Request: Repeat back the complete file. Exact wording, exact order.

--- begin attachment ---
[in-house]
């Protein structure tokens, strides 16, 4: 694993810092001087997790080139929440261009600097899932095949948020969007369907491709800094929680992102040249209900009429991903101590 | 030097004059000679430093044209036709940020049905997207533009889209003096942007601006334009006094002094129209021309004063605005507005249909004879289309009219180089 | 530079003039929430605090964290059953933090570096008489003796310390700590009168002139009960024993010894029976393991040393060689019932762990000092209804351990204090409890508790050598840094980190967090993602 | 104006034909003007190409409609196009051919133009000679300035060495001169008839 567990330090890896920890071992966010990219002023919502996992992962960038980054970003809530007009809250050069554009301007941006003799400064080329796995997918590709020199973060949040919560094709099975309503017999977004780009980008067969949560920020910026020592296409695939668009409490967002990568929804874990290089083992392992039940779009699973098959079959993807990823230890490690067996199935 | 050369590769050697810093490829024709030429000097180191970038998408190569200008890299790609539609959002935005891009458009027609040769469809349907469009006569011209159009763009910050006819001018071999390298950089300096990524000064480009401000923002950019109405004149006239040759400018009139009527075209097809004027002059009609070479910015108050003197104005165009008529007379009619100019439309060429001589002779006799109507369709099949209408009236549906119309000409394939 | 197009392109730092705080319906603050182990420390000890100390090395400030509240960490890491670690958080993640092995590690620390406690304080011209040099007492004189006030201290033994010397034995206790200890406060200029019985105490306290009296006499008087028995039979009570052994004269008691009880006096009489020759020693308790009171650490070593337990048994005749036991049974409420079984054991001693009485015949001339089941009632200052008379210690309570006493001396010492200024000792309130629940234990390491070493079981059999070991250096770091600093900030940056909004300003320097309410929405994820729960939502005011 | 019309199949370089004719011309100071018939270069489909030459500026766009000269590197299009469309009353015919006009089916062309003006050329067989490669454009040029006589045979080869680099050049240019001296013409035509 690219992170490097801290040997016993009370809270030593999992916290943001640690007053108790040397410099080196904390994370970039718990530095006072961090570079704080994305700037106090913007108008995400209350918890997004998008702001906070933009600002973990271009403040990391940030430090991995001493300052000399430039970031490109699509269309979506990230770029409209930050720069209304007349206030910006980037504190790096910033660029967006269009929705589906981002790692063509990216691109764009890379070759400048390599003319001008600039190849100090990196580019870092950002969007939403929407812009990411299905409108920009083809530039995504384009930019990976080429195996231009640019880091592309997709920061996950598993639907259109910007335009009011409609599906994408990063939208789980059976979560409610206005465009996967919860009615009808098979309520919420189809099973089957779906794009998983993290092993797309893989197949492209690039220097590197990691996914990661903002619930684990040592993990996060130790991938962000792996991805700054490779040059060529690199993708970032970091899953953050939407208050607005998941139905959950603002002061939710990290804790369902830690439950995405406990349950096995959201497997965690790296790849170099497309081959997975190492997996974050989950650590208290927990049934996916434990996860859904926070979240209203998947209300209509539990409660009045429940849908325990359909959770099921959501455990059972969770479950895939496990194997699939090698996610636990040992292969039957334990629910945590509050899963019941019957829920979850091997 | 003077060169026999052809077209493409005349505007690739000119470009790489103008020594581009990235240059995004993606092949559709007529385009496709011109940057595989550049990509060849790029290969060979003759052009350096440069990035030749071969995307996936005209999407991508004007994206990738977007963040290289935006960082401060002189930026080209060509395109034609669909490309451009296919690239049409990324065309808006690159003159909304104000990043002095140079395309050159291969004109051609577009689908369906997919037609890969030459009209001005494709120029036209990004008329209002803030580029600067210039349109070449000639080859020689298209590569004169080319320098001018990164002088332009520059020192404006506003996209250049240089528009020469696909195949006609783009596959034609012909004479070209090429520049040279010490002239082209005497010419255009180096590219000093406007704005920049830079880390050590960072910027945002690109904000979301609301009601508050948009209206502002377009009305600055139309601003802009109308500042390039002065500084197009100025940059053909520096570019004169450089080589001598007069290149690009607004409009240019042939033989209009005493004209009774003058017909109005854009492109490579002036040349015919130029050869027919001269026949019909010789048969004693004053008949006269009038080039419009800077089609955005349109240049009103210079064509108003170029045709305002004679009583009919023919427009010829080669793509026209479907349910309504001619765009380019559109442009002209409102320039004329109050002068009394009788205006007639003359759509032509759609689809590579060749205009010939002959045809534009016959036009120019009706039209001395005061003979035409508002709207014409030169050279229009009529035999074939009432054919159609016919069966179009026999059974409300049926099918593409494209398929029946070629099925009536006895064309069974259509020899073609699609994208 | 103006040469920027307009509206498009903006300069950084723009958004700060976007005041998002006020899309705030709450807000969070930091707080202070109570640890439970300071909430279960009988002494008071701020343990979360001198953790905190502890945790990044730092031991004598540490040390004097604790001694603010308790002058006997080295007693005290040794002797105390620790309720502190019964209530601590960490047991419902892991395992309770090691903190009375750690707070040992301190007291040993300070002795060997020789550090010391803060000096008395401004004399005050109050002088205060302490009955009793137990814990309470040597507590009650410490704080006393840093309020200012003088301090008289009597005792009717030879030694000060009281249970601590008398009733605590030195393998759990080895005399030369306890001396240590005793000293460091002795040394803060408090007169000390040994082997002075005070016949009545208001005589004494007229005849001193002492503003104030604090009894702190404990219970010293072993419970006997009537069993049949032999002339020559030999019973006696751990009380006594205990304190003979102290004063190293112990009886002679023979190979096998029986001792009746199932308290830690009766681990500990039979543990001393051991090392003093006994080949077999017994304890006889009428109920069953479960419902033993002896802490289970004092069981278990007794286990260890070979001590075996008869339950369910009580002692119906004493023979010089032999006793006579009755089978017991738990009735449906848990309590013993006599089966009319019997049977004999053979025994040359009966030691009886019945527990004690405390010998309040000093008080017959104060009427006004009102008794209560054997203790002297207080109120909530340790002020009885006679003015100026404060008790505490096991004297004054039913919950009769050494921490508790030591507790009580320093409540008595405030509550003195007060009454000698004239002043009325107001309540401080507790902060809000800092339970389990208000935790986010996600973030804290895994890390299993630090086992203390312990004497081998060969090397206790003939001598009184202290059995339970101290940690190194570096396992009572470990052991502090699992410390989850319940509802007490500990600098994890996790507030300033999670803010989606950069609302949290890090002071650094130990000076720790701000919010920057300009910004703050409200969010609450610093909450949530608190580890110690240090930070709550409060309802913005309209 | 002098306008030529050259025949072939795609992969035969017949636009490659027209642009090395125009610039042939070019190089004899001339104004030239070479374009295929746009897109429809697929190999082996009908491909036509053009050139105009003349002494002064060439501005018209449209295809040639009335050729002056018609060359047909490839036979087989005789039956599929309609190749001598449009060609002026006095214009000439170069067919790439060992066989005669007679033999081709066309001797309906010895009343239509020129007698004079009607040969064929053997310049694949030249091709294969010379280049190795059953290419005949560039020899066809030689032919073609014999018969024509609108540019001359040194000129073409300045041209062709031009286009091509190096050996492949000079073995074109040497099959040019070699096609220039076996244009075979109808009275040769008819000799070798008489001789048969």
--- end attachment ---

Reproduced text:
[in-house]
């Protein structure tokens, strides 16, 4: 694993810092001087997790080139929440261009600097899932095949948020969007369907491709800094929680992102040249209900009429991903101590 | 030097004059000679430093044209036709940020049905997207533009889209003096942007601006334009006094002094129209021309004063605005507005249909004879289309009219180089 | 530079003039929430605090964290059953933090570096008489003796310390700590009168002139009960024993010894029976393991040393060689019932762990000092209804351990204090409890508790050598840094980190967090993602 | 104006034909003007190409409609196009051919133009000679300035060495001169008839 567990330090890896920890071992966010990219002023919502996992992962960038980054970003809530007009809250050069554009301007941006003799400064080329796995997918590709020199973060949040919560094709099975309503017999977004780009980008067969949560920020910026020592296409695939668009409490967002990568929804874990290089083992392992039940779009699973098959079959993807990823230890490690067996199935 | 050369590769050697810093490829024709030429000097180191970038998408190569200008890299790609539609959002935005891009458009027609040769469809349907469009006569011209159009763009910050006819001018071999390298950089300096990524000064480009401000923002950019109405004149006239040759400018009139009527075209097809004027002059009609070479910015108050003197104005165009008529007379009619100019439309060429001589002779006799109507369709099949209408009236549906119309000409394939 | 197009392109730092705080319906603050182990420390000890100390090395400030509240960490890491670690958080993640092995590690620390406690304080011209040099007492004189006030201290033994010397034995206790200890406060200029019985105490306290009296006499008087028995039979009570052994004269008691009880006096009489020759020693308790009171650490070593337990048994005749036991049974409420079984054991001693009485015949001339089941009632200052008379210690309570006493001396010492200024000792309130629940234990390491070493079981059999070991250096770091600093900030940056909004300003320097309410929405994820729960939502005011 | 019309199949370089004719011309100071018939270069489909030459500026766009000269590197299009469309009353015919006009089916062309003006050329067989490669454009040029006589045979080869680099050049240019001296013409035509 690219992170490097801290040997016993009370809270030593999992916290943001640690007053108790040397410099080196904390994370970039718990530095006072961090570079704080994305700037106090913007108008995400209350918890997004998008702001906070933009600002973990271009403040990391940030430090991995001493300052000399430039970031490109699509269309979506990230770029409209930050720069209304007349206030910006980037504190790096910033660029967006269009929705589906981002790692063509990216691109764009890379070759400048390599003319001008600039190849100090990196580019870092950002969007939403929407812009990411299905409108920009083809530039995504384009930019990976080429195996231009640019880091592309997709920061996950598993639907259109910007335009009011409609599906994408990063939208789980059976979560409610206005465009996967919860009615009808098979309520919420189809099973089957779906794009998983993290092993797309893989197949492209690039220097590197990691996914990661903002619930684990040592993990996060130790991938962000792996991805700054490779040059060529690199993708970032970091899953953050939407208050607005998941139905959950603002002061939710990290804790369902830690439950995405406990349950096995959201497997965690790296790849170099497309081959997975190492997996974050989950650590208290927990049934996916434990996860859904926070979240209203998947209300209509539990409660009045429940849908325990359909959770099921959501455990059972969770479950895939496990194997699939090698996610636990040992292969039957334990629910945590509050899963019941019957829920979850091997 | 003077060169026999052809077209493409005349505007690739000119470009790489103008020594581009990235240059995004993606092949559709007529385009496709011109940057595989550049990509060849790029290969060979003759052009350096440069990035030749071969995307996936005209999407991508004007994206990738977007963040290289935006960082401060002189930026080209060509395109034609669909490309451009296919690239049409990324065309808006690159003159909304104000990043002095140079395309050159291969004109051609577009689908369906997919037609890969030459009209001005494709120029036209990004008329209002803030580029600067210039349109070449000639080859020689298209590569004169080319320098001018990164002088332009520059020192404006506003996209250049240089528009020469696909195949006609783009596959034609012909004479070209090429520049040279010490002239082209005497010419255009180096590219000093406007704005920049830079880390050590960072910027945002690109904000979301609301009601508050948009209206502002377009009305600055139309601003802009109308500042390039002065500084197009100025940059053909520096570019004169450089080589001598007069290149690009607004409009240019042939033989209009005493004209009774003058017909109005854009492109490579002036040349015919130029050869027919001269026949019909010789048969004693004053008949006269009038080039419009800077089609955005349109240049009103210079064509108003170029045709305002004679009583009919023919427009010829080669793509026209479907349910309504001619765009380019559109442009002209409102320039004329109050002068009394009788205006007639003359759509032509759609689809590579060749205009010939002959045809534009016959036009120019009706039209001395005061003979035409508002709207014409030169050279229009009529035999074939009432054919159609016919069966179009026999059974409300049926099918593409494209398929029946070629099925009536006895064309069974259509020899073609699609994208 | 103006040469920027307009509206498009903006300069950084723009958004700060976007005041998002006020899309705030709450807000969070930091707080202070109570640890439970300071909430279960009988002494008071701020343990979360001198953790905190502890945790990044730092031991004598540490040390004097604790001694603010308790002058006997080295007693005290040794002797105390620790309720502190019964209530601590960490047991419902892991395992309770090691903190009375750690707070040992301190007291040993300070002795060997020789550090010391803060000096008395401004004399005050109050002088205060302490009955009793137990814990309470040597507590009650410490704080006393840093309020200012003088301090008289009597005792009717030879030694000060009281249970601590008398009733605590030195393998759990080895005399030369306890001396240590005793000293460091002795040394803060408090007169000390040994082997002075005070016949009545208001005589004494007229005849001193002492503003104030604090009894702190404990219970010293072993419970006997009537069993049949032999002339020559030999019973006696751990009380006594205990304190003979102290004063190293112990009886002679023979190979096998029986001792009746199932308290830690009766681990500990039979543990001393051991090392003093006994080949077999017994304890006889009428109920069953479960419902033993002896802490289970004092069981278990007794286990260890070979001590075996008869339950369910009580002692119906004493023979010089032999006793006579009755089978017991738990009735449906848990309590013993006599089966009319019997049977004999053979025994040359009966030691009886019945527990004690405390010998309040000093008080017959104060009427006004009102008794209560054997203790002297207080109120909530340790002020009885006679003015100026404060008790505490096991004297004054039913919950009769050494921490508790030591507790009580320093409540008595405030509550003195007060009454000698004239002043009325107001309540401080507790902060809000800092339970389990208000935790986010996600973030804290895994890390299993630090086992203390312990004497081998060969090397206790003939001598009184202290059995339970101290940690190194570096396992009572470990052991502090699992410390989850319940509802007490500990600098994890996790507030300033999670803010989606950069609302949290890090002071650094130990000076720790701000919010920057300009910004703050409200969010609450610093909450949530608190580890110690240090930070709550409060309802913005309209 | 002098306008030529050259025949072939795609992969035969017949636009490659027209642009090395125009610039042939070019190089004899001339104004030239070479374009295929746009897109429809697929190999082996009908491909036509053009050139105009003349002494002064060439501005018209449209295809040639009335050729002056018609060359047909490839036979087989005789039956599929309609190749001598449009060609002026006095214009000439170069067919790439060992066989005669007679033999081709066309001797309906010895009343239509020129007698004079009607040969064929053997310049694949030249091709294969010379280049190795059953290419005949560039020899066809030689032919073609014999018969024509609108540019001359040194000129073409300045041209062709031009286009091509190096050996492949000079073995074109040497099959040019070699096609220039076996244009075979109808009275040769008819000799070798008489001789048969």